Pravda, Anyone?

In a long and stunning expose, today’s NYTimes chronicles the symbiosis between the Pentagon and the retired officers who serve as on-air military analysts for the various news organizations. The article is based on 8000 pages of email messages, transcripts, and other records they sued the Defense Department to obtain.

These records reveal a symbiotic relationship where the usual dividing lines between government and journalism have been obliterated.

Internal Pentagon documents repeatedly refer to the military analysts as “message force multipliers” or “surrogates” who could be counted on to deliver administration “themes and messages” to millions of Americans “in the form of their own opinions.”

Any true symbiosis requires that all parties benefit from the arrangement.

In this case, the Pentagon gained a cadre of credible characters who push the talking points favored by the military and the administration. This included supporting the initial justifications for invading Iraq, minimizing the importance and potency of the Iraq insurgency, and downplaying the lack of appropriate armor for the troops.

For the retired officers, the payoff was unprecedented access which they could parlay to the benefit of the military contractors for whom they worked or lobbied. Their pocketbooks were directly enhanced by the fact that most (although not all) were paid for their on-air appearances, while their vanities were stroked by being “consulted” by members of the Pentagon power structure, up to and including Defense Secretary Rumsfeld.

And most performed admirably. They dutifully swallowed any misgivings they may have had, and fulfilled their mandated roles as cheerleaders for the Pentagon’s actions and decisions.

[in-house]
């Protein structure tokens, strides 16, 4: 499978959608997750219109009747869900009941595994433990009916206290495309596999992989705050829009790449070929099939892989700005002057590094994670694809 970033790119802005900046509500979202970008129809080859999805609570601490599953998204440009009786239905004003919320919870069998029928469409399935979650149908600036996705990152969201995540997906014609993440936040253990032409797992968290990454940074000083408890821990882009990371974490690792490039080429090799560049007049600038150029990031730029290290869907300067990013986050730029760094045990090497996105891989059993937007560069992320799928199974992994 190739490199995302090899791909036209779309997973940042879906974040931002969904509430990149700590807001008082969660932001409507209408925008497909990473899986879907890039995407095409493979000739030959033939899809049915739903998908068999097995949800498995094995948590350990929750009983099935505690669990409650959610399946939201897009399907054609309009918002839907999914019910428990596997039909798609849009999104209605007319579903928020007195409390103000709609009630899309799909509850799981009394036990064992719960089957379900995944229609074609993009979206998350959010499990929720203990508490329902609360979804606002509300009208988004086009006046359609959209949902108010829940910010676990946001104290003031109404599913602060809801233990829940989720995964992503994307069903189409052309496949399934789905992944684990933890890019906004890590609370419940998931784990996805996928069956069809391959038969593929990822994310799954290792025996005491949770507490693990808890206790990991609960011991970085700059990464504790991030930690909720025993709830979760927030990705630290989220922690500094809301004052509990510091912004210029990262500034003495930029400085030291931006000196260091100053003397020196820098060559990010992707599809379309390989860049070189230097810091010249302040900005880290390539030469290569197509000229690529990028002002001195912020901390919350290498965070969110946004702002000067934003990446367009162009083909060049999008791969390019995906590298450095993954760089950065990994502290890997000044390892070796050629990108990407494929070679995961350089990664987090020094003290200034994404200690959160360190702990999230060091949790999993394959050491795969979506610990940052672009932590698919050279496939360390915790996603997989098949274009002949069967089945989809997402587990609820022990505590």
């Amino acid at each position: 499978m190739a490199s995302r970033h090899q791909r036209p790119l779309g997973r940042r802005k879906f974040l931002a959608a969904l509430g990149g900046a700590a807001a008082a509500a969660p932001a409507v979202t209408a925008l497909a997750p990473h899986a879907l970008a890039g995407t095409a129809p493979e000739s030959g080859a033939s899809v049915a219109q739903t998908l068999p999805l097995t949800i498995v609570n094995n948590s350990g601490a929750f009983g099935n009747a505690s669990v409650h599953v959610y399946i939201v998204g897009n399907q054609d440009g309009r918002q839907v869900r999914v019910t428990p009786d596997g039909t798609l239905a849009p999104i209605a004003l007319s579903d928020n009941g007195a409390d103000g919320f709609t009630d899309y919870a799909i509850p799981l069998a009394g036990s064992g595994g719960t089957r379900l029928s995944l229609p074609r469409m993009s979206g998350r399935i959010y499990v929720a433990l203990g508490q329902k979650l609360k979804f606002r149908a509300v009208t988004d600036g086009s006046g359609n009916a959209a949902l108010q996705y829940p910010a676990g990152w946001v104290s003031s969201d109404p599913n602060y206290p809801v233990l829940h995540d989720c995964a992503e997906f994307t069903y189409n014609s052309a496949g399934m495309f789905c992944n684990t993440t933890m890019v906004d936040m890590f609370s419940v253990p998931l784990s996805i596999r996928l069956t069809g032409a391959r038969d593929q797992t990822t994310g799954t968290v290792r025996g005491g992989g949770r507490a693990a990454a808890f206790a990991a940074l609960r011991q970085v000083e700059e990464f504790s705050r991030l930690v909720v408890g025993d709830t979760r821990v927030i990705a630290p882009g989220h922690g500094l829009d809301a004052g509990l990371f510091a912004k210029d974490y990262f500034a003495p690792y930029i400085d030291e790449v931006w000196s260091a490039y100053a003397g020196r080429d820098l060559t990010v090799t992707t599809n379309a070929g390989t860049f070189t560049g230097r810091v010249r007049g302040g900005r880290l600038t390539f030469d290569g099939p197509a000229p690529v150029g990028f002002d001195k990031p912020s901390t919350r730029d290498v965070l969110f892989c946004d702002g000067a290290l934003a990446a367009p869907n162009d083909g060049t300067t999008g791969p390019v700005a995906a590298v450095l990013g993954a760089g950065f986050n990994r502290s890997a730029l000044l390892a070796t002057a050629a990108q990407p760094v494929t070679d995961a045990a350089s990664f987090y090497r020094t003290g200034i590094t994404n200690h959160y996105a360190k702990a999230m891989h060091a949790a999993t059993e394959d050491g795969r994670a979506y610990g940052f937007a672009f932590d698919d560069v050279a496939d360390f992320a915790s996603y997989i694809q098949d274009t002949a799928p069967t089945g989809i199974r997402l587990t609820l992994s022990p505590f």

“I saw immediately in 2003 that things were going south,” General Vallely, one of the Fox analysts on the trip, recalled in an interview with The Times.

<snip>

“You can’t believe the progress,” General Vallely told Alan Colmes of Fox News upon his return. He predicted the insurgency would be “down to a few numbers” within months.

To ensure that all of these retired officers “stayed on the farm” as it were, an outside contractor was hired to monitor and report on their various on-camera appearances. Punishment for any who happened to stray was swift and sure:

On Aug. 3, 2005, 14 marines died in Iraq. That day, Mr. Cowan, who said he had grown increasingly uncomfortable with the “twisted version of reality” being pushed on analysts in briefings, called the Pentagon to give “a heads-up” that some of his comments on Fox “may not all be friendly,” Pentagon records show. Mr. Rumsfeld’s senior aides quickly arranged a private briefing for him, yet when he told Bill O’Reilly that the United States was “not on a good glide path right now” in Iraq, the repercussions were swift.

Mr. Cowan said he was “precipitously fired from the analysts group” for this appearance. The Pentagon, he wrote in an e-mail message, “simply didn’t like the fact that I wasn’t carrying their water.”

In perfect keeping with what we are seeing in other areas, as the Bush Administration winds down and the investigations ramp up, those who were complicit (with few exceptions) are either refusing to talk about it or are pointing fingers elsewhere. For their part, the networks claim that they had no idea about the conflicts of interest involving their analysts.

I would love to offer a snarky comment here, or say that I’m surprised by any of this, but I can’t. The Mafia could take lessons from these guys.

(all blockquotes are from the above-linked article; it’s an excellent, albeit thoroughly discouraging, read)

2 Responses to “Pravda, Anyone?”

  1. Ricardo Martinez says:

    But the sad thing is…nothing…will…change.

  2. DrGail says:

    I hear ya. There may be an investigation, and that would be good, but I agree that they’ll show not a shred of shame and keep flaunting it.

    I’ve started looking at each stunning new revelation as little more than an object lesson (of what NOT to do) for the next president. But even that’s a positive — it needs to be crystal clear to the next administration, administrations for years to come, and especially the American populace, just how much evil a corrupt administration can wreak.

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